Being an electric plug in for most of the time, the car has a pretty decent ride for an SUV and is refined to drive. Still being a 4×4 there is perhaps some road noise, mainly because running on electric only makes the PVEV very quiet on the road. Comfortable inside and well specced,  Once you get to know the car an economy minded green warrior would get into the technology of this vehicle. The driving experience is pretty good, although the information supplied by the displays although informative is a little bland in appearance and initially fiddly to find. An economy minded vehicle like the PHEV is not be built for truly sporty performance, but  that isn’t to say it cannot be fun to drive. The real bonus of economy in the realm it offers would not be achievable if you were to drive it too hard.

At the launch there was a chance to take the car on an offroad route. Not serious ‘to the limit’ offroading but the car coped well with the undulating and muddy countryside. It was fun to drive such a quiet electric four wheel drive in the countryside and I wonder which animals you could creep up on. The PHEV has a four wheel drive lock mode for when the going gets sticky. Overall the experience even though part electric is the same as any other SUV off road.

Mitsubishi this year celebrates 40 years in the UK. The company is very excited at the prospects for this advanced SUV. Dealers are being trained to understand which customers will fit well with the Outlander PHEV.

Curious of this new technology, this car is seriously worth a test drive. The Outlander PHEV is clearly a large step in the right direction for a full a decent family sized SUV. The potential of very high economy is available, if your weekly driving pattern fits, it is more than worth a look and considering.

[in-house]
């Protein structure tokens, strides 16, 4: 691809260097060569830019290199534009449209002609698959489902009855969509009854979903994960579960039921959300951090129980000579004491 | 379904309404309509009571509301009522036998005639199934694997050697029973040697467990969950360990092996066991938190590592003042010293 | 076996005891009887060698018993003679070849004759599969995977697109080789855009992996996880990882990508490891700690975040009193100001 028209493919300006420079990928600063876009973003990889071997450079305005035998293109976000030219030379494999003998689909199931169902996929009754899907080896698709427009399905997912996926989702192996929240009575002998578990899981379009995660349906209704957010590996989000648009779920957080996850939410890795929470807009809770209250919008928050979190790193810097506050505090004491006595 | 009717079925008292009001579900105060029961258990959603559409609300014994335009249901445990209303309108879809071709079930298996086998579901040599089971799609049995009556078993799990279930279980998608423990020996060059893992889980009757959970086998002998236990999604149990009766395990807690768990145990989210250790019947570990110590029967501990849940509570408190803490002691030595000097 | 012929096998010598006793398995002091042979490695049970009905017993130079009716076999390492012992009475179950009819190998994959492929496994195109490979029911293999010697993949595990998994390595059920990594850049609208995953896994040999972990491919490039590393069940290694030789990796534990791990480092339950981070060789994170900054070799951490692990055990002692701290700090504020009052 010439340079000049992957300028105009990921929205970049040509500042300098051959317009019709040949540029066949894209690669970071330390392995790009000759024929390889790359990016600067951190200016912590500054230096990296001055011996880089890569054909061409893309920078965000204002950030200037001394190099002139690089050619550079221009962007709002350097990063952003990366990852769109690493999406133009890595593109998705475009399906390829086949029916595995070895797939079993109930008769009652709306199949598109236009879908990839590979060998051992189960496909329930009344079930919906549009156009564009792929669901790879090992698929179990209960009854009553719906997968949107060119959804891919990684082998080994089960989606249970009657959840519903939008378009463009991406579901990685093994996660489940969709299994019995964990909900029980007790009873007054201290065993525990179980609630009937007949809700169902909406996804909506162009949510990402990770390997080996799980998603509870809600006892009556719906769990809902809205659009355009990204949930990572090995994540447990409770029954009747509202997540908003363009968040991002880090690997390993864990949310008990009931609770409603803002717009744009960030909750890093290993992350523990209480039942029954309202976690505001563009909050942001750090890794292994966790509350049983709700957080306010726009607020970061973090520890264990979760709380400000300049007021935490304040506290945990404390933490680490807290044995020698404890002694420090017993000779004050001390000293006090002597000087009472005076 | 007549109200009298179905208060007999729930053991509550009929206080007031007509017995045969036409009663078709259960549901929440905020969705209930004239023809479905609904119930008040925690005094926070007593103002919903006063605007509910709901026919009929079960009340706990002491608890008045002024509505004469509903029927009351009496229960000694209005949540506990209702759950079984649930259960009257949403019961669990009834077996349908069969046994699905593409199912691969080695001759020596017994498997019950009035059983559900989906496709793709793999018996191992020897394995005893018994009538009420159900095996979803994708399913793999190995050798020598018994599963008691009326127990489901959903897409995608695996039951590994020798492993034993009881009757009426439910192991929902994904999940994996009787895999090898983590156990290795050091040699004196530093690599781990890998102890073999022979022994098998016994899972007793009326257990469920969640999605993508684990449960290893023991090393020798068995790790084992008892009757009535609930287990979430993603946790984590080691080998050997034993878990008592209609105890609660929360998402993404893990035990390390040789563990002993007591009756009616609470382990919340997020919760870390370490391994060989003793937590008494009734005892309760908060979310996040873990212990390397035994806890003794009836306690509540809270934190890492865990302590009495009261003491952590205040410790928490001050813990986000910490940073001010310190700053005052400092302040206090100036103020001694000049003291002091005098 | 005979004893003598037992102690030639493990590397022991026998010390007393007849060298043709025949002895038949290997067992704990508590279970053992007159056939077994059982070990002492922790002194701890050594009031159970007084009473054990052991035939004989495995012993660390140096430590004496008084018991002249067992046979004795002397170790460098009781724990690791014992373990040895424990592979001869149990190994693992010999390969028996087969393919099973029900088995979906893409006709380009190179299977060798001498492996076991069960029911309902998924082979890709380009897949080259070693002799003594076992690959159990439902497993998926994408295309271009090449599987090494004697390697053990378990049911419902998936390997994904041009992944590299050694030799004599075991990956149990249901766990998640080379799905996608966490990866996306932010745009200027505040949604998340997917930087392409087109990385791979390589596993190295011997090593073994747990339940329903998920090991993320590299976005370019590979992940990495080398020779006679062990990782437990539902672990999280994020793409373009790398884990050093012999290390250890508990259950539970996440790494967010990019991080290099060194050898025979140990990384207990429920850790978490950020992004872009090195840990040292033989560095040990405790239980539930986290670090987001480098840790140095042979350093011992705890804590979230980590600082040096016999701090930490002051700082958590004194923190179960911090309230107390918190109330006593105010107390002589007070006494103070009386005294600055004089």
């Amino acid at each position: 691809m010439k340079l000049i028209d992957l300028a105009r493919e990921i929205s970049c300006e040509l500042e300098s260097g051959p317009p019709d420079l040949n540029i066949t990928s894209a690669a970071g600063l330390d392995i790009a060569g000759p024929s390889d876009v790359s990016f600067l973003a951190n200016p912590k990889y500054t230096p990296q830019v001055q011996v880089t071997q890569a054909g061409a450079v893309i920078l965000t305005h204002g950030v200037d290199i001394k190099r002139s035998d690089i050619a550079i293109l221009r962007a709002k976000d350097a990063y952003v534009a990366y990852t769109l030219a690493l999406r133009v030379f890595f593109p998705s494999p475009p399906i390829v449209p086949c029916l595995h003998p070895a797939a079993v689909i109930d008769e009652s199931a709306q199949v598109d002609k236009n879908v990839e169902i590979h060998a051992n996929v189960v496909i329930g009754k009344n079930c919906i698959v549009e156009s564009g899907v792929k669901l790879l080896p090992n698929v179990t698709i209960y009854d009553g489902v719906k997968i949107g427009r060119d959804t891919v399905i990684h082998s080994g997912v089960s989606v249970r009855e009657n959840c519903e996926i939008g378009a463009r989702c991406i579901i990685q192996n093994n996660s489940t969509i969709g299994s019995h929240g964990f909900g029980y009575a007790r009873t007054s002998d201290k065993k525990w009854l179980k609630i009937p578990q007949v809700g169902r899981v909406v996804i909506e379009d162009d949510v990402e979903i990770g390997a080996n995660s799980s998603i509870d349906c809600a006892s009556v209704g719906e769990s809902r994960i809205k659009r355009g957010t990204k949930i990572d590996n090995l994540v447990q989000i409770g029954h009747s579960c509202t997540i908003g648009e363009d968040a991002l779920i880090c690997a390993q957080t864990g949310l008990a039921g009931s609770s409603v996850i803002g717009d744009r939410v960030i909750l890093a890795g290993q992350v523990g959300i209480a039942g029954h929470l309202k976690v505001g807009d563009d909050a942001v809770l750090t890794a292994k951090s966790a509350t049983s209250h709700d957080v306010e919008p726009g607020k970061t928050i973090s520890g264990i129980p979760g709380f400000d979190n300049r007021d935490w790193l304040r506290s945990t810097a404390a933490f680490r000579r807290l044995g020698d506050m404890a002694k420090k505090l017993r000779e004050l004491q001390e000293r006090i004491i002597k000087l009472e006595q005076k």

The Mitsubishi Outlander PHEV is the only 4x4 SUV to qualify for the Plug-in Car Grant.
The UK Government have just extended the UK Plug-in Car Grant. The Mitusubishi Outlander PHEV is also the only plug-in hybrid on the market to be priced at the same level as the diesel equivalent model. Once the Plug-in Car Grant has been taken into account. This makes the Outlander PHEV a viable alternative to a conventionally powered vehicle.

 

Car Reviewed: Mitsubishi Outlander PHEV

Range Pricing – All Prices include the £5000 Government plug-in car grant £28,249 – £34,499

Electric Power Range 32.5 miles
Charging Times 13 amp 5 hours, 16 amp 3.5 hours, Rapid Charge to 80% 30 Minutes
Fuel economy: Combined 148.5 mpg
Emissions: CO2 44g/km
Engine 2.0L 16-valve 4 cylinder DOHC MIVEC, petrol
Front and Rear Motor 25Kw Max Output
Motor Max Torque Front 137Nm, Rear 195Nm
Transmission Automatic
Power 119bhp @ 4500rpm
Torque 142 Nm @ 4000rpm
Electric Motor Power Max Voltage (v) 650 Max Power 80bhp Max torque 207 Nm
Battery Lithium-ion 300v storage capacity of 12.0 kWh
Insurance PHEV GX3h – 26E, PHEV GX4h – 27E, PHEV GX4hs – 24E,
Safety Five Star Euro NCAP Safety Rating

BIK for Company Car Drivers 5%

Residual Values Figures based on the GX4h over 3 years/30k miles have been set at 49%

Car Review by
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Jonathan Humphrey

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After many, many years of being passionate about cars, spending too much money on cars and too much time driving. I now spend my time running and developing Drive.co.uk and creating a bold expressive new motoring lifestyle website.